The reports of all 5 Judges are published in the Triennial Catalogue and can found at NAGN
The Bank Windhoek Triennial is a national art competition. Inclusion requires work of an exceptional standard that should serve as an incentive and a challenge to Namibian artists to reach creative excellence. It is indeed encouraging to note that some well established artists were brave enough to create work in entirely new formats from what they are used to. This admirable energetic and proactive spirit was rewarded. Many excellent works were recorded, of which the 20 best works were awarded prizes.
Very few works of a truly ambitious scale were submitted. Some of the ideas expressed on small scale were potentially good, but not convincing because of their insignificant size. A few courageous artists tried their hand at multimedia installations. This is a difficult discipline where technical and conceptual issues can make big demands on the artist, especially when it incorporates various components and a variety of formats. Multimedia installations have tremendous persuasive potential, but are, as artwork, still subject to many of the fundamental principles valid for all other disciplines. The importance of the various components “talking” to each other is of prime importance to avoid a disjointed work that runs the risk of rendering itself powerless.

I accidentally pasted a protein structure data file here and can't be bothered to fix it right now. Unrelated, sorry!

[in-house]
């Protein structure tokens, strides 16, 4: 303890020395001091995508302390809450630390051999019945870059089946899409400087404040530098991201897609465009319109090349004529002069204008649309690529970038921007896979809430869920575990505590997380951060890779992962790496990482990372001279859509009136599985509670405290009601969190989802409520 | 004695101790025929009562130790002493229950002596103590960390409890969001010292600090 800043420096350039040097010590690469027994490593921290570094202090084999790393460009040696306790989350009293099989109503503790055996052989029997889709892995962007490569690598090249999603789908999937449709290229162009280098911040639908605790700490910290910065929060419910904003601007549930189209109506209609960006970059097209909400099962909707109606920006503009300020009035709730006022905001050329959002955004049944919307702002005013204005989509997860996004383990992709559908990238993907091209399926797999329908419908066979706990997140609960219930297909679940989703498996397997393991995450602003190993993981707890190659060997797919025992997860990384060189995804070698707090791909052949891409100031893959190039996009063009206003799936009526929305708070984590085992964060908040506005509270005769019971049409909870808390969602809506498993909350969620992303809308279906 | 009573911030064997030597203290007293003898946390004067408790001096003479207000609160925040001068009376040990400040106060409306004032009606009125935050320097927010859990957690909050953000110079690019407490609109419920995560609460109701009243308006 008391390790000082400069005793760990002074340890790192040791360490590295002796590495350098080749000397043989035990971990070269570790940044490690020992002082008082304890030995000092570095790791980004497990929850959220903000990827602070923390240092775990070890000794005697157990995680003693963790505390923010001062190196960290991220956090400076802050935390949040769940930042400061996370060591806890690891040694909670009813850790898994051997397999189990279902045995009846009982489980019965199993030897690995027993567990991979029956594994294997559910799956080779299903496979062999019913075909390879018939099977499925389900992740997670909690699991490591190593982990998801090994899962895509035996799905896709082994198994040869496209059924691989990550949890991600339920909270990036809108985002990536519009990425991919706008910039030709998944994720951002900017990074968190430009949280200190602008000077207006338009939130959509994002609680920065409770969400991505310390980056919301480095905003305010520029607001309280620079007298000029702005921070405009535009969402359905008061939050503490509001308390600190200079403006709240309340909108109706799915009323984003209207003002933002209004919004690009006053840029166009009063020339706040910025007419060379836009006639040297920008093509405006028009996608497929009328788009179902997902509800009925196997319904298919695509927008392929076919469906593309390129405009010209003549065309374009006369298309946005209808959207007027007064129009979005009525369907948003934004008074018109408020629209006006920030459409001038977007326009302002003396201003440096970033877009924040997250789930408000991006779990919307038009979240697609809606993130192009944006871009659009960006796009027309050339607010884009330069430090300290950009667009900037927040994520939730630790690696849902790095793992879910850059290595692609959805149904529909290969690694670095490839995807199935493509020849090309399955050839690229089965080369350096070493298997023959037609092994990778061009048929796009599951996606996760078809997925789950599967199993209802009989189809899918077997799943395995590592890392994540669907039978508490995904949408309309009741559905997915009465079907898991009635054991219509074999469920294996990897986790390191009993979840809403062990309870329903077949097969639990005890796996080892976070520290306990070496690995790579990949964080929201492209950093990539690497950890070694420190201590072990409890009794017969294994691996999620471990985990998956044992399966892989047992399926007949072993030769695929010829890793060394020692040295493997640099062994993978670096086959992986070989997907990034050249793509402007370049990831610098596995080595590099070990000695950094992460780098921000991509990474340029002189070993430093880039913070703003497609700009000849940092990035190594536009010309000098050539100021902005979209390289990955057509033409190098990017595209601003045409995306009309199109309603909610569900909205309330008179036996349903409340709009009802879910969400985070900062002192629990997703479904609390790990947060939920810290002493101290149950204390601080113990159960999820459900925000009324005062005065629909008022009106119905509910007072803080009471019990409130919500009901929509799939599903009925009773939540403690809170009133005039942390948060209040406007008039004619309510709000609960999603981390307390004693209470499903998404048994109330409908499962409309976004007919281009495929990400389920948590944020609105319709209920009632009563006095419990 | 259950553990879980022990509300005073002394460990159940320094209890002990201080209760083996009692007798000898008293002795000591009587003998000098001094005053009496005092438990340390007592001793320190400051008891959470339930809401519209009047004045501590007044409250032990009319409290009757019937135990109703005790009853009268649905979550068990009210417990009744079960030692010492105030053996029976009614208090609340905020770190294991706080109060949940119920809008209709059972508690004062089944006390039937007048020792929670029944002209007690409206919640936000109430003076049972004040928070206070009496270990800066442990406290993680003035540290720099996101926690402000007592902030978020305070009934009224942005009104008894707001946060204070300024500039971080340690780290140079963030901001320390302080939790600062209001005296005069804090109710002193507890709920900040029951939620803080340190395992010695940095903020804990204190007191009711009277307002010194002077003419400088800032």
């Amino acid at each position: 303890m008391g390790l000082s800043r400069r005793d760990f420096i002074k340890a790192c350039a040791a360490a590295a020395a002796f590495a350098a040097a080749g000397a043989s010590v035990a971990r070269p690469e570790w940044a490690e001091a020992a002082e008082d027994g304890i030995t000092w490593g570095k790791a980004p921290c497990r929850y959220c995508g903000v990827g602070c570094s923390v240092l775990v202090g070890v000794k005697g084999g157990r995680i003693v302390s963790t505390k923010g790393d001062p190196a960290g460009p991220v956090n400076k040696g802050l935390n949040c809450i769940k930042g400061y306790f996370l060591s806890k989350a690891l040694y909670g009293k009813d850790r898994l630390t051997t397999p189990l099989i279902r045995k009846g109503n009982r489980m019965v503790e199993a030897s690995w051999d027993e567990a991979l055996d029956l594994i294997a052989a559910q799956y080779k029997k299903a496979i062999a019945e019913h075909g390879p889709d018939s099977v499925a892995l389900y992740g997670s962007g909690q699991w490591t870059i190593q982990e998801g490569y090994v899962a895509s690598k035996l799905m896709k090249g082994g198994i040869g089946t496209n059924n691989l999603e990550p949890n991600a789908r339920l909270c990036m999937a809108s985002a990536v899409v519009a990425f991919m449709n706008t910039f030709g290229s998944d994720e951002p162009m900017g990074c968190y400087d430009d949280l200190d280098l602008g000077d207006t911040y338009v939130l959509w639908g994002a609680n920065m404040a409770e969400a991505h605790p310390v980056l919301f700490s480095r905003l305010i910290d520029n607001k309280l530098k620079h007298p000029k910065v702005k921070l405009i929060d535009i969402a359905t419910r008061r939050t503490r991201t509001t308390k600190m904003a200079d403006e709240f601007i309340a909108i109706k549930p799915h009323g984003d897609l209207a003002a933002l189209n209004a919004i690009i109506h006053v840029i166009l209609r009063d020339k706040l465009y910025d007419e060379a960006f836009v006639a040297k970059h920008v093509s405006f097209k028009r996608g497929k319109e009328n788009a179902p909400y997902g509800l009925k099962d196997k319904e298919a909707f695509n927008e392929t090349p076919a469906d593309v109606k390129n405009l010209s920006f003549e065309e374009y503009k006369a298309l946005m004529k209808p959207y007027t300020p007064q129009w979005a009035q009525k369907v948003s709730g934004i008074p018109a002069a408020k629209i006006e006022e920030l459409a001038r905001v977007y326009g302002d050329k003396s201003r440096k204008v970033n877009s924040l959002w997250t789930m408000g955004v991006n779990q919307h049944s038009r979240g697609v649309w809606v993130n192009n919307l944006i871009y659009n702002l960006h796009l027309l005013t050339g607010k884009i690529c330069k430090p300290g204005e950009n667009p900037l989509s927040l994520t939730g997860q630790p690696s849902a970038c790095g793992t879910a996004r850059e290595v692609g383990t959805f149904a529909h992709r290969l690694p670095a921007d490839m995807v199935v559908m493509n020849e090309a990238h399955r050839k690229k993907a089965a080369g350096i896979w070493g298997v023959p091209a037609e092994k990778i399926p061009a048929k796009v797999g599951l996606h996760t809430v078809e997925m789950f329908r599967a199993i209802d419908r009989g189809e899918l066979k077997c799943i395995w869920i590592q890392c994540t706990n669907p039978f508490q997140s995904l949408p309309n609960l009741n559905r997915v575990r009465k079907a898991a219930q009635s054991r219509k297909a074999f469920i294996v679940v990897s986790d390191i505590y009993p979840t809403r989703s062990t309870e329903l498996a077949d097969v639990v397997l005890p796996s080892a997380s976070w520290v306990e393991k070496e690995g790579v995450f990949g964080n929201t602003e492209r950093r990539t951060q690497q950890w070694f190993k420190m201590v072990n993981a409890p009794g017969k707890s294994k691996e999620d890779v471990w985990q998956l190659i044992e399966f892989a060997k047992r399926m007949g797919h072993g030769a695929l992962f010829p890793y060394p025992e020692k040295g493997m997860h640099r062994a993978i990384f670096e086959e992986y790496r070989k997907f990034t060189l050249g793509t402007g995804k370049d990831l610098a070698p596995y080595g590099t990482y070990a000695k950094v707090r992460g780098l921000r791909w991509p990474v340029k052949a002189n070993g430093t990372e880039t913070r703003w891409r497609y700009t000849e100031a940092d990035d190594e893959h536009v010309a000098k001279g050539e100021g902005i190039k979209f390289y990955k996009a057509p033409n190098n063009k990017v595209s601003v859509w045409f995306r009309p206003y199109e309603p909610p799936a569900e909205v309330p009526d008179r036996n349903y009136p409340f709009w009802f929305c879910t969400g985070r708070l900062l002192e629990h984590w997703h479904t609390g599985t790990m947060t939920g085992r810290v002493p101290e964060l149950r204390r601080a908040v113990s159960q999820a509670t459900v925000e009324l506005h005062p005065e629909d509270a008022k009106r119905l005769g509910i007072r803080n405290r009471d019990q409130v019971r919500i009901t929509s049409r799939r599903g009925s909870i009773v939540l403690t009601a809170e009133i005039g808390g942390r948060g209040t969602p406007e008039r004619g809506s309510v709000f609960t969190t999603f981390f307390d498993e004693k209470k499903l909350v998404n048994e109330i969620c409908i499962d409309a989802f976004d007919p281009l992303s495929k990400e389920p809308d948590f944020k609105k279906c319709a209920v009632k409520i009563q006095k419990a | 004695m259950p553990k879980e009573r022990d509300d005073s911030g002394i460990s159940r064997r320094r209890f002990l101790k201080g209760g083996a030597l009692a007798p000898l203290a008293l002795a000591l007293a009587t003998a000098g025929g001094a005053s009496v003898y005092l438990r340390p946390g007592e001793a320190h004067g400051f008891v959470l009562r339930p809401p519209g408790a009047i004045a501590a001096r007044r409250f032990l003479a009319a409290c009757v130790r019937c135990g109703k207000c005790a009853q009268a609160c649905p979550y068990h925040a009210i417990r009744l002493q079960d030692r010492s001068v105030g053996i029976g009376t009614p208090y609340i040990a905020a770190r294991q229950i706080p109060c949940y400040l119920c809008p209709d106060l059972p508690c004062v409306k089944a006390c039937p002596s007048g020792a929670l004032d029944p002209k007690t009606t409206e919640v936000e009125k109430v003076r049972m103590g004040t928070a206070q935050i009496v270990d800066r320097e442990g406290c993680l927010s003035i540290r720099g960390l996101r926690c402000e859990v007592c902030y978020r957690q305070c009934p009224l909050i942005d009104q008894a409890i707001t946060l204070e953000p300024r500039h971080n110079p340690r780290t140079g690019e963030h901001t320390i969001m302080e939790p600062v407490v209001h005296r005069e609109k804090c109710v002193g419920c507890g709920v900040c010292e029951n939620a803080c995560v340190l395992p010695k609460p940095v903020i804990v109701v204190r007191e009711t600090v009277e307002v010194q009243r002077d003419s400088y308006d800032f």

The large number of recreational artists who submitted work was encouraging. It brought attention to the many that have interesting ideas to express themselves visually, but lack the technical capacity to create convincing pieces. This calls for a nation-wide strategy to create opportunities to develop visual arts skills and knowledge, where basic design principles, practical techniques, and art appreciation topics could be introduced for further development.
The panel of five judges analyzed, debated over, and sometimes revisited every artwork submitted for selection before arriving at a decision. This was a taxing but extremely informative process which really helped to define issues.
It was also of extreme importance to consider every piece according to accepted criteria and to provide clear reasons for decisions. For this reason a written record was kept of all important issues highlighted during discussions.
Hercules Viljoen is the director of the National art Gallery of Namibia